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Limit on marks may hurt OBCs

The SC verdict on 27% OBC quota could be a blessing in disguise for general category students. Chetan Chauhan reports.

india Updated: Apr 13, 2008 00:41 IST
Chetan Chauhan

The SC verdict on 27 per cent OBC quota could be a blessing in disguise for general category students. The ban on the creamy layer and the limit placed on entry-level marks may skim out many candidates from the targeted beneficiaries.

The court has held that the vacant slots in the OBC quota, whose implementation would create 54 per cent more seats in higher education, will go to general category students. The difference in entry-level marks of general category and OBC students cannot be more than 10 per cent. This is what the Veerappa Moily-led Oversight Committee on quota-implementation had also proposed to the government. The very elements that strike a balance between the two categories would make the play field uneven for non-creamy OBC aspirants.

Government data shows that of the total students enrolled in higher education, just about 10 per cent were from poor families.

The SC verdict on 27 per cent OBC quota could be a blessing in disguise for general category students. The ban on the creamy layer and the limit placed on entry-level marks may skim out many candidates from the targeted beneficiaries.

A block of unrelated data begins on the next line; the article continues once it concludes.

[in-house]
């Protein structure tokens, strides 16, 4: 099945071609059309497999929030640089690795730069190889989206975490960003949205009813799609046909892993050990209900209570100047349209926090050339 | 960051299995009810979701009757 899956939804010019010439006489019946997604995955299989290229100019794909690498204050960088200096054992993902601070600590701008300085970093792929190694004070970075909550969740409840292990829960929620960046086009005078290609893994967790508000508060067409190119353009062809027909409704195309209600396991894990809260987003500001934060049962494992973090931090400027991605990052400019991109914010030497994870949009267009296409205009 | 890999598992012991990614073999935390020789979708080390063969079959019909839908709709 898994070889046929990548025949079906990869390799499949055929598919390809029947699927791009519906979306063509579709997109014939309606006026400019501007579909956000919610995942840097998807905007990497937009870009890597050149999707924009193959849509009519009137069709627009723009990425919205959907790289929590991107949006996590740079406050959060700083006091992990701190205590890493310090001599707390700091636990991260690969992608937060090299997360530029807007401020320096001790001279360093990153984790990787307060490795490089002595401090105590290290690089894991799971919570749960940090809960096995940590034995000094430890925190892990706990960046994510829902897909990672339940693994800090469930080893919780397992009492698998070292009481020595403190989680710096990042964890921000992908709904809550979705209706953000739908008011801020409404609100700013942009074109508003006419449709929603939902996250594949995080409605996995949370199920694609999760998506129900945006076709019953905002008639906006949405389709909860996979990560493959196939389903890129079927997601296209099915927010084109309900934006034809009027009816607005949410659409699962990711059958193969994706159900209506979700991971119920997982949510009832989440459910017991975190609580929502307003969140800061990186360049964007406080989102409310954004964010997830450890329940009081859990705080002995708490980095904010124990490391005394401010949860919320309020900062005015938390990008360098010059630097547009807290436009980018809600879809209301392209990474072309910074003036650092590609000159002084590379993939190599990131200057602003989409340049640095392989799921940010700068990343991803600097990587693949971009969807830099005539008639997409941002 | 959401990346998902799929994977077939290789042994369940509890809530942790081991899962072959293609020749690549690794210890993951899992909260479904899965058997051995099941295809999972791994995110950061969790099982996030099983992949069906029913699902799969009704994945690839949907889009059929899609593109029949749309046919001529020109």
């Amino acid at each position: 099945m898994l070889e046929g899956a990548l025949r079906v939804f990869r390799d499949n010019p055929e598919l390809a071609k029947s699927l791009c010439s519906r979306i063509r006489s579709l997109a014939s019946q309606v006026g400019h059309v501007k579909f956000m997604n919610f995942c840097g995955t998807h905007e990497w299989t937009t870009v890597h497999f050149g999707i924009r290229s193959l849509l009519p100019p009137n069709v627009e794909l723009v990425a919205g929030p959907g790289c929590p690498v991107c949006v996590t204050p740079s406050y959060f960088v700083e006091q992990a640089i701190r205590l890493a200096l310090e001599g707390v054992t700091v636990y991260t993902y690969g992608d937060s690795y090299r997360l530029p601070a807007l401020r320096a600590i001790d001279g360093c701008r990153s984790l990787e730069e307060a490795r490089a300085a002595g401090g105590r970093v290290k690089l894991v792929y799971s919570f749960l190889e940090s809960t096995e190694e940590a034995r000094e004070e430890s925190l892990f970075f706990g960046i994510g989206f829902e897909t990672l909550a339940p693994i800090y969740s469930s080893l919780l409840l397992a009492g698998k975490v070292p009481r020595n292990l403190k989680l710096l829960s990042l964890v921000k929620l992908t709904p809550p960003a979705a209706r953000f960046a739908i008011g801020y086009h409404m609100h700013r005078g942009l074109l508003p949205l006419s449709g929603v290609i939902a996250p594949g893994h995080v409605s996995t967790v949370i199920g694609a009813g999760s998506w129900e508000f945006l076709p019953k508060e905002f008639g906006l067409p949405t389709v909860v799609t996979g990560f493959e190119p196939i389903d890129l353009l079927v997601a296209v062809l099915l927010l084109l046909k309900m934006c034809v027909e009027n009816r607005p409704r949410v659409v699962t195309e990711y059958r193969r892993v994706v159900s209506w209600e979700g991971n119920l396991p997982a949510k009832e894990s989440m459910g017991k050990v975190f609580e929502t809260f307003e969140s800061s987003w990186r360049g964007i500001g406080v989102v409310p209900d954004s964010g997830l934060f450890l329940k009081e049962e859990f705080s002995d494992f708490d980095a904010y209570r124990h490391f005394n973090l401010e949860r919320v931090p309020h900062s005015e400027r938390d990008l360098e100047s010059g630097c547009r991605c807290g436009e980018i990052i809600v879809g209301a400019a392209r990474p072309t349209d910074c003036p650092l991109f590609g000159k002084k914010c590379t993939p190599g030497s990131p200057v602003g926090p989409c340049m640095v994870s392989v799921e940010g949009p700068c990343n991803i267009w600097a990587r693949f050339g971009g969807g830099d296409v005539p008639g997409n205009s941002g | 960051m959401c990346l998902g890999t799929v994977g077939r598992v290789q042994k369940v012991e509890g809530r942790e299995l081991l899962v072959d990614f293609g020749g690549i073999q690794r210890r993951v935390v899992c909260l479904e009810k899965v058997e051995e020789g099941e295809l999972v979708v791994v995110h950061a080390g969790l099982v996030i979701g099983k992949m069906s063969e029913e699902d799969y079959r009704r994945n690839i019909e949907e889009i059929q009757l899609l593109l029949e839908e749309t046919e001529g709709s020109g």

The court has held that the vacant slots in the OBC quota, whose implementation would create 54 per cent more seats in higher education, will go to general category students. The difference in entry-level marks of general category and OBC students cannot be more than 10 per cent. This is what the Veerappa Moily-led Oversight Committee on quota-implementation had also proposed to the government. The very elements that strike a balance between the two categories would make the play field uneven for non-creamy OBC aspirants.

Government data shows that of the total students enrolled in higher education, just about 10 per cent were from poor families.

“ Filling the OBC seats for higher learning will not be easy as a large number drops out before the senior secondary,” said an official of the National University for Educational Research and Administration (NEUPA).

Finding OBC graduates for admissions in IIMs is going to be really tough. The Centre for Study of Developing Societies says Hindu OBC graduates in the twenty-plus age group are just 10 per cent of the total graduates. On omitting the creamy layer, the corresponding numbers will go down further, leaving huge vacancies in seats against their quota.

For this reason, the Centre had, at the height of the quota debate in 2006, recommended entry of creamy layer OBCs against unfilled reserved seats. The idea makes sense if one goes by the availability of SC-ST students to whom the creamy layer concept does not apply. Over 50 per cent of the seats reserved for them in IITs and IIMs remain vacant. In the universities, SC-ST students occupy only 16 per cent of seats against their share of 22.5 per cent.